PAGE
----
The names involved are identical. The Third Circuit has noted that use of the exact trademark gives rise to a great likelihood of confusion. United States Jaycees v. Philadelphia Jaycees, 639 F.2d 134, 142 (3d Cir. 1981).

(2) strength of owner's mark:

An arbitrary or fanciful mark, such as "Galaxian", is inherently a strong mark. See AMF, Inc. v. Sleekcraft Boats, 599 F.2d 341, 349 (9th Cir. 1979).

(3) price of goods/other factors showing consumer care in purchasing:

There is no dispute that plaintiff's machines cost about $2,000 while defendants' cost $30 to $50. There can also be no dispute that no one will buy defendants' goods thinking they are buying an arcade machine. This, however, is not relevant as will be discussed below (see (7) and (8)). On the other hand, the fact that defendants' goods are games or toys directed largely at children supports plaintiff's position by indicating that the ultimate purchasers of defendants' games are not likely to exercise a great deal of attention or care in acquiring these goods and will be more likely misled by an identity in trademark.

(4) length of time defendant has used mark without evidence of actual confusion:

It appears that defendants had ceased marketing Galaxian by early 1982 after only a year or so of sales. Thus, the absence of evidence of actual confusion is of little probative value here given the short period of availability of the goods in question. Cf. Scott Paper, 589 F.2d at 1231 (small number of instances of actual confusion unpersuasive where there was huge volume of sales).

(5) intent of the defendant in adopting the mark:

Plaintiff has introduced overwhelming evidence that defendants intended to benefit from the good will and popularity of plaintiff's Galaxian game. The evidence includes admissions by Bandai's vice-president, Gatto, that the mark was chosen to capitalize on the popularity of the Midway game. In addition, the packaging of the game itself refers to it as a portable arcade game and a replica of the most popular arcade games. Bandai has conceded in argument that it hopes its games will be bought by people "who have favorable association with the game concepts of the Galaxian . . . arcade game." Defendants' brief in opposition to motion for summary judgment at p. 20. There can be no reasonable doubt as to defendants' intention in adopting the mark.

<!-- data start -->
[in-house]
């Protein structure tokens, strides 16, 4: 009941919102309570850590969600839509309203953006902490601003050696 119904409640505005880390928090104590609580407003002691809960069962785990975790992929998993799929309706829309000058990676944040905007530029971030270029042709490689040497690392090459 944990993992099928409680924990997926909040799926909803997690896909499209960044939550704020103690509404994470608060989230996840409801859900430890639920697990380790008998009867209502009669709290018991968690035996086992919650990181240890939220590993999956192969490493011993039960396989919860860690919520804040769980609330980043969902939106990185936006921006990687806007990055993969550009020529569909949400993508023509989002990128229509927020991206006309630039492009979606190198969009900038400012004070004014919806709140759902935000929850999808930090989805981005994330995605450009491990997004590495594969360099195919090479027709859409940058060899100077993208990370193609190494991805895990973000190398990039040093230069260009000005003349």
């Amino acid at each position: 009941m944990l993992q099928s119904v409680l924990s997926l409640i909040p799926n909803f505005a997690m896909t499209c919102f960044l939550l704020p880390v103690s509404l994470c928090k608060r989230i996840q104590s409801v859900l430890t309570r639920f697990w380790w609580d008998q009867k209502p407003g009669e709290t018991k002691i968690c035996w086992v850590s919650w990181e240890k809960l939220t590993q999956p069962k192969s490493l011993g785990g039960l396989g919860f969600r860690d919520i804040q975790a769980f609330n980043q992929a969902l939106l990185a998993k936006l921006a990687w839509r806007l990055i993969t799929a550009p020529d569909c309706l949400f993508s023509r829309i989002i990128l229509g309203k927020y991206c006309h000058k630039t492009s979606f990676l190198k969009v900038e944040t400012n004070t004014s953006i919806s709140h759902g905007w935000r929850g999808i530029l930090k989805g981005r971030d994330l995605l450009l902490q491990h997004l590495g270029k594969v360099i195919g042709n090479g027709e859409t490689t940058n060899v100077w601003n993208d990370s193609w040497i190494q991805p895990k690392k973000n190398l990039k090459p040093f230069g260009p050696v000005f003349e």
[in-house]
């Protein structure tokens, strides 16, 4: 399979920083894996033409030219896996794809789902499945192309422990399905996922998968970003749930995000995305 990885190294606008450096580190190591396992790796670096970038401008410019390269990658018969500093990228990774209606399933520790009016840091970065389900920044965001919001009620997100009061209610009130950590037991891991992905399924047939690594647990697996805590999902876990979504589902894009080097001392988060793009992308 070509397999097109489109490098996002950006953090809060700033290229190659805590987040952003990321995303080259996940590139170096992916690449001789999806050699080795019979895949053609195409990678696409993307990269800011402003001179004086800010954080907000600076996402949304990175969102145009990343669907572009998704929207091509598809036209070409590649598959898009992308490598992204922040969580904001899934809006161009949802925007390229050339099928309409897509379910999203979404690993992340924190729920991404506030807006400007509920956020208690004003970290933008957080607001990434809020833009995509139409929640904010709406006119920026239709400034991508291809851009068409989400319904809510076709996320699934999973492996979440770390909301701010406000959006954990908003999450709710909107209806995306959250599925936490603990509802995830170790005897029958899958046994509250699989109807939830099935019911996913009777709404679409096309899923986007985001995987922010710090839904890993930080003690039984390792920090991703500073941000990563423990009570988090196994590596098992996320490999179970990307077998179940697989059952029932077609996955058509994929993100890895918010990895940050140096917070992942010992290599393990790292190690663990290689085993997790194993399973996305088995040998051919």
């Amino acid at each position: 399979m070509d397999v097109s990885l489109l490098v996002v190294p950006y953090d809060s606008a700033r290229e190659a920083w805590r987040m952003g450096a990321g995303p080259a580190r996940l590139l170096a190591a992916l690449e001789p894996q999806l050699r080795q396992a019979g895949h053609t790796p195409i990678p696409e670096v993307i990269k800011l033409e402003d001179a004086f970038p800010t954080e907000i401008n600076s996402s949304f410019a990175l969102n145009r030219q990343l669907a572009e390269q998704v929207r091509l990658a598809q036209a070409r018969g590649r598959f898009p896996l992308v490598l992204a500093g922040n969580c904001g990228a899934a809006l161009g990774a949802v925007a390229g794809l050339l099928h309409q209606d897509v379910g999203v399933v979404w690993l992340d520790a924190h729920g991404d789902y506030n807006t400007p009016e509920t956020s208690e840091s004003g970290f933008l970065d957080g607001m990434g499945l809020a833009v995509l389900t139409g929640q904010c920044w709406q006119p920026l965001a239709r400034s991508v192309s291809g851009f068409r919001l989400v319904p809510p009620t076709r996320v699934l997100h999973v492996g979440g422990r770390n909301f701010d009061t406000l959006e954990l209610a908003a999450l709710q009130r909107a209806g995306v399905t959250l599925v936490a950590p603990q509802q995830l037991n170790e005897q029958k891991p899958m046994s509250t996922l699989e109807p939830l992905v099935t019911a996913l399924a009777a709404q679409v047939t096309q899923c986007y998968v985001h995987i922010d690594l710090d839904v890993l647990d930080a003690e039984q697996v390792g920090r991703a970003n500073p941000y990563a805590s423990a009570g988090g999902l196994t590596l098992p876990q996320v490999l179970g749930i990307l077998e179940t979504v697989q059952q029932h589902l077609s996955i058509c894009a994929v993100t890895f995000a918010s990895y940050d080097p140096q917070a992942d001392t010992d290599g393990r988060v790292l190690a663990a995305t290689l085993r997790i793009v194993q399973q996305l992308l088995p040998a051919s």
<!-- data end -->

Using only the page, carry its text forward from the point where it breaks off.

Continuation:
Plaintiff has also introduced evidence that in Japan, defendants have referred to their games as the Galaxian arcade game made portable, etc. Closer to home, it should be noted that the February 1981 issue of Toy Hobby World magazine contains a picture of Bandai's Galaxian game and the caption "Today's most popular arcade game Galaxian is now available in this portable version. . ." P. 114. (Emphasis added). This appears to be part of a Bandai press release published by the magazine.

See Estate of Presley v. Russen, 513 F. Supp. 1339, 1368 (D.N.J. 1981) (fact that defendant adopted a mark with intent to obtain unfair commercial advantage from plaintiff's reputation may suffice to infer confusing similarity).

(6) evidence of actual confusion:

None has been presented as to Galaxian but such evidence is not required.

(7) whether non-competing goods are sold in same channels of trade through same media:


(8) extent to which the targets of the parties' sales efforts are the same:

In the particular circumstances of this case, these two considerations may profitably be discussed together, as they are intimately related.

It is clear that these two products do not directly compete in the sense that sales of one will displace sales of the other. A mark may, however, be protected in a non-competing market. Scott, 589 F.2d at 1225. While true, as defendants contend, that it is ridiculous to suggest someone desiring to buy an arcade machine will be misled into buying one of defendants' products, that is not the issue here. Rather, the concern in the instant case is that purchasers of defendants' games may be confused as to the source of their origin, i.e., may believe that they are made by the same entity which manufactures the arcade game. In this connection, the purchaser of the arcade game (i.e., the arcade operator) is not the relevant party. Rather it is the user of the arcade machine — the person playing the game — whose confusion as to the source of origin of the handheld games is at issue. See Clarke Declaration, ¶ 15 (there is considerable overlap between market for handheld and arcade machines; it was this overlap in user population that convinced Coleco to enter handheld market). It is the user of the arcade machines to whom Bandai is clearly attempting to sell its Galaxian. Defendants' brief at p. 20. Midway is attempting to sell its product to the arcade owners, but it hopes that it will be accepted by arcade users. Indeed, acceptance by arcade users is the single most important factor in an arcade owner's choice of a game. This fact is attested to by detailed information regarding the earning power of the most popular games which appears in trade journals. Thus, the fact that different channels of trade and advertising are employed is irrelevant since, although the purchasers of the games are different, the users are not. In this case, it is the user of the arcade machines — who "leases" them in one context and "purchases" them in another — upon whom inquiry must focus. Indeed, if anything, the arcade machines provide de facto advertising for the handheld units. The different modes of video game use on the part of the same user population account for the lack of similarity in channels of trade and advertising while simultaneously rendering it irrelevant.